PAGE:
Lock escalation is the act of releasing a large number of page, row, LOB, or XML locks, held by an application process on a single table or table space, to acquire a table or table space lock, or a set of partition locks, of mode S or X instead.
When locks escalation occurs, Db2 issues message DSNI031I, which identifies the table space for which lock escalation occurred, and some information to help you identify what plan or package was running when the escalation occurred.
Lock counts are always kept on a table or table space level. For an application process that is accessing LOBs or XML, the LOB or XML lock count on the LOB or XML table space is maintained separately from the base table space, and lock escalation occurs separately from the base table space.
When escalation occurs for a partitioned table space, only partitions that are currently locked are escalated. Partitions that have not yet been locked are not affected by lock escalation. Unlocked partitions remain unlocked. After lock escalation occurs, any unlocked partitions that are subsequently accessed are locked with gross locks.
Example lock escalation
Assume that a segmented table space without partitions is defined with LOCKSIZE ANY and LOCKMAX 2000. Db2 can use page locks for a process that accesses a table in the table space and can escalate those locks. If the process attempts to lock more than 2000 pages in the table at one time, Db2 promotes its intent lock on the table to mode S or X and then releases its page locks.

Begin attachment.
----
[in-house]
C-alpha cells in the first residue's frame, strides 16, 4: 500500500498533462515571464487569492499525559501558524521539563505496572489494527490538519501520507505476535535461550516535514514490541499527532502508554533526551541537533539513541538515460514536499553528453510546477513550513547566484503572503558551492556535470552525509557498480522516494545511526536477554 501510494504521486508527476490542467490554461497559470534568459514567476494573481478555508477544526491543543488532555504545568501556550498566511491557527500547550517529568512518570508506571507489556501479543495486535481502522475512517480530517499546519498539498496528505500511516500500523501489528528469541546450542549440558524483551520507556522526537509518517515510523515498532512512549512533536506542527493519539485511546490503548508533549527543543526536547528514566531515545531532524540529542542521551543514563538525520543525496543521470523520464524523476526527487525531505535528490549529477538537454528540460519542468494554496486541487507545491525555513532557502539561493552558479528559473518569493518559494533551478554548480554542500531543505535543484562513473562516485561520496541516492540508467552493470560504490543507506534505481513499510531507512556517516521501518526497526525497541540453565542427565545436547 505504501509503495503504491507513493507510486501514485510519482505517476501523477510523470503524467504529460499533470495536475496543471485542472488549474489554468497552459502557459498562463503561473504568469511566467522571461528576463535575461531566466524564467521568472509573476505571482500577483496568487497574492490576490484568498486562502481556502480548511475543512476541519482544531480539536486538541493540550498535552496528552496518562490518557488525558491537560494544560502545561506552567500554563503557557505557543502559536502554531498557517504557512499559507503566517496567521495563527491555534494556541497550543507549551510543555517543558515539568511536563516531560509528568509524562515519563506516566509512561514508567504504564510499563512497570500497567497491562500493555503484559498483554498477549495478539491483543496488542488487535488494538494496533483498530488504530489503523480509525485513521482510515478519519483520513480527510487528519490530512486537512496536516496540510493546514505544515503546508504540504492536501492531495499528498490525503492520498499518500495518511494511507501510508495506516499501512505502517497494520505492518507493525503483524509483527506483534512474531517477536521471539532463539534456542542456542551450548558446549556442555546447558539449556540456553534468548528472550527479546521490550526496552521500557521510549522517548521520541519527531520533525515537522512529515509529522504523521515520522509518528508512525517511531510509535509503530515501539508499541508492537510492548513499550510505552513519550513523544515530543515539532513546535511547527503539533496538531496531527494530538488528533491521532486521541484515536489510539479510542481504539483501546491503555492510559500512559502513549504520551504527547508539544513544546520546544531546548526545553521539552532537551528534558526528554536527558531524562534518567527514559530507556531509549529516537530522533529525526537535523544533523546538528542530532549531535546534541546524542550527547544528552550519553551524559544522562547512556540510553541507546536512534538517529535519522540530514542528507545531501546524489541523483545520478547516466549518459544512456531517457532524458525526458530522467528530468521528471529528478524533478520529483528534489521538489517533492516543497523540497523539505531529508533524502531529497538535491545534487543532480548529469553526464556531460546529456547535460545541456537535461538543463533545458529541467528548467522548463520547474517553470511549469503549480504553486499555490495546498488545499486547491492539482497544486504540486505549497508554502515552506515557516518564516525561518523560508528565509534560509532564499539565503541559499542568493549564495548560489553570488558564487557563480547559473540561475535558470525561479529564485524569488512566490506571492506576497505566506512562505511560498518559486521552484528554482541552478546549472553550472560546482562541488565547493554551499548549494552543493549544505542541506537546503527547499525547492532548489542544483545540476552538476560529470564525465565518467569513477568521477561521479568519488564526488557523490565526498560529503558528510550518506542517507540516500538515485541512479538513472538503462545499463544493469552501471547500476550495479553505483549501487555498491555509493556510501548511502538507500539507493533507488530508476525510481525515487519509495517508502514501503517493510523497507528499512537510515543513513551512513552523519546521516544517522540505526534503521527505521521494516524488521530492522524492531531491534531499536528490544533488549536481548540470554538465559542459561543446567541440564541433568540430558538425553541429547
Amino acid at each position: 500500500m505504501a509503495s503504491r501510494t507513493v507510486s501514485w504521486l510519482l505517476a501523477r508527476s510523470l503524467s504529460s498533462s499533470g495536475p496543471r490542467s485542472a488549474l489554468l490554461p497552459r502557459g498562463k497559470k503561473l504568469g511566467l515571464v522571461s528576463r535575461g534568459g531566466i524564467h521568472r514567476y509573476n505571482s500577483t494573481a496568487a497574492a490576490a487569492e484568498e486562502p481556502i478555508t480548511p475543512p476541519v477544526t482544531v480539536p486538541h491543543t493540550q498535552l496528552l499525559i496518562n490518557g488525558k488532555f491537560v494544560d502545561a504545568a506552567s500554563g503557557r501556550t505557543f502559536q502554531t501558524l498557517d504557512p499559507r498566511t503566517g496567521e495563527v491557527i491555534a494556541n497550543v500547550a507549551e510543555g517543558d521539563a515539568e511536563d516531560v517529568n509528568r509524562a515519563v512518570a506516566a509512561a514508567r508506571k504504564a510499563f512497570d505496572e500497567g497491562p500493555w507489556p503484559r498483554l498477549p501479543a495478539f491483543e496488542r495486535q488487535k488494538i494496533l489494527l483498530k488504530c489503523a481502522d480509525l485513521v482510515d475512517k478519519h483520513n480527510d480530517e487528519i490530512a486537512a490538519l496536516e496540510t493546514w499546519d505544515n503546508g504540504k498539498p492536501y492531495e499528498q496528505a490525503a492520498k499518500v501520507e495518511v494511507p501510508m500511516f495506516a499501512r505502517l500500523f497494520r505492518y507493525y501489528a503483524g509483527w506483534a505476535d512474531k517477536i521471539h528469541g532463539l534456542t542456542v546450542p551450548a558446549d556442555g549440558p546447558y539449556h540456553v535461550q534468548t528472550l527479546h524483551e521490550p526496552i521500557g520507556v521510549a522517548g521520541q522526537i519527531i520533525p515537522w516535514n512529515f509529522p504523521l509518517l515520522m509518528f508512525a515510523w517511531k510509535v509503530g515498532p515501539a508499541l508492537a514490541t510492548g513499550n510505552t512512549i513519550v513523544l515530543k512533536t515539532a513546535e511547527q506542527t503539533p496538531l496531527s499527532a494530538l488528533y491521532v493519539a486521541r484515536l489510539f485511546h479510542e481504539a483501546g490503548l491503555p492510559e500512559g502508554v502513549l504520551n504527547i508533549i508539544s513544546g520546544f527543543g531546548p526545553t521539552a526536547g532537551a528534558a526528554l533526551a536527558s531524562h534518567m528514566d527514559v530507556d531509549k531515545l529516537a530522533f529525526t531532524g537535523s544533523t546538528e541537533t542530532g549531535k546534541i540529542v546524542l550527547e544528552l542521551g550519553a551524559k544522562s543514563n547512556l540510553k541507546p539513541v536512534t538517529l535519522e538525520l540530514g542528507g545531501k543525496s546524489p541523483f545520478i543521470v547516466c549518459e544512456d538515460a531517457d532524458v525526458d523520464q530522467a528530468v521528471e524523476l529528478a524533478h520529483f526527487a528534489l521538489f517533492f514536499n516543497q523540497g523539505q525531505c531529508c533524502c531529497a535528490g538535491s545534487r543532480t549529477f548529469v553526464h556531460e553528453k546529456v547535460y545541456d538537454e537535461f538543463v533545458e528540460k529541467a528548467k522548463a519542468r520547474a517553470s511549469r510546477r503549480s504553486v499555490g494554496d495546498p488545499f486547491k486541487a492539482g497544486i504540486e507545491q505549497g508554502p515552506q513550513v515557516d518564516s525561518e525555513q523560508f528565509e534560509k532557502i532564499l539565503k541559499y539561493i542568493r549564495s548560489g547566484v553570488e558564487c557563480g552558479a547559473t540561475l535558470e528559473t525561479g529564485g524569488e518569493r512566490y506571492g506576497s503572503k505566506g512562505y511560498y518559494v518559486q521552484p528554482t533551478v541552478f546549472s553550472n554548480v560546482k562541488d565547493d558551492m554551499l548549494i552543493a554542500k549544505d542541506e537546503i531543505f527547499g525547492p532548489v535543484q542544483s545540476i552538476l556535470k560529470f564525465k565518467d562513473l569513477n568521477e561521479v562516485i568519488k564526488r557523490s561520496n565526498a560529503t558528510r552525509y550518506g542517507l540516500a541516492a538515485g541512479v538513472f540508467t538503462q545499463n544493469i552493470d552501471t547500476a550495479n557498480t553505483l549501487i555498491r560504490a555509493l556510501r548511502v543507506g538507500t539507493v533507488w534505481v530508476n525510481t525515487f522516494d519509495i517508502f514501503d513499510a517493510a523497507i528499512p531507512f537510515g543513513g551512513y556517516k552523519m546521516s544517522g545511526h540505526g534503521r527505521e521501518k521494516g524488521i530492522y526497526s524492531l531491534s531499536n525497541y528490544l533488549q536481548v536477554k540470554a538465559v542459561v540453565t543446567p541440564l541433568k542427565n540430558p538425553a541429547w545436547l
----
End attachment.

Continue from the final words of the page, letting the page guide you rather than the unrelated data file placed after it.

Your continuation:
When lock escalation occurs
Lock escalation balances concurrency with performance by using page or row locks while a process accesses relatively few pages or rows, and then changing to table space, table, or partition locks when the process accesses many. When it occurs, lock escalation varies by table space, depending on the values of LOCKSIZE and LOCKMAX. Lock escalation is suspended during the execution of SQL statements for ALTER, CREATE, DROP, GRANT, and REVOKE.
The Db2 statistics and performance traces can tell you how often lock escalation has occurred and whether it has caused timeouts or deadlocks. As a rough estimate, if one quarter of your lock escalations cause timeouts or deadlocks, then escalation is not effective for you. You might alter the table to increase LOCKMAX and thus decrease the number of escalations.
Alternatively, if lock escalation is a problem, use LOCKMAX 0 to disable lock escalation.
Assume that a table space is used by transactions that require high concurrency and that a batch job updates almost every page in the table space. For high concurrency, you should probably create the table space with LOCKSIZE PAGE and make the batch job commit every few seconds.
LOCKSIZE ANY is a possible choice, if you take other steps to avoid lock escalation. If you use LOCKSIZE ANY, specify a LOCKMAX value large enough so that locks held by transactions are not normally escalated. Also, LOCKS PER USER must be large enough so that transactions do not reach that limit.
If the batch job is:
- Concurrent with transactions
- It must use page or row locks and commit frequently: for example, every 100 updates. Review LOCKS PER USER to avoid exceeding the limit. The page or row locking uses significant processing time. Binding with ISOLATION(CS) might discourage lock escalation to an X table space lock for those applications that read a lot and update occasionally. However, this might not prevent lock escalation for those applications that are update intensive.
- Non-concurrent with transactions
- It need not use page or row locks. The application could explicitly lock the table in exclusive mode.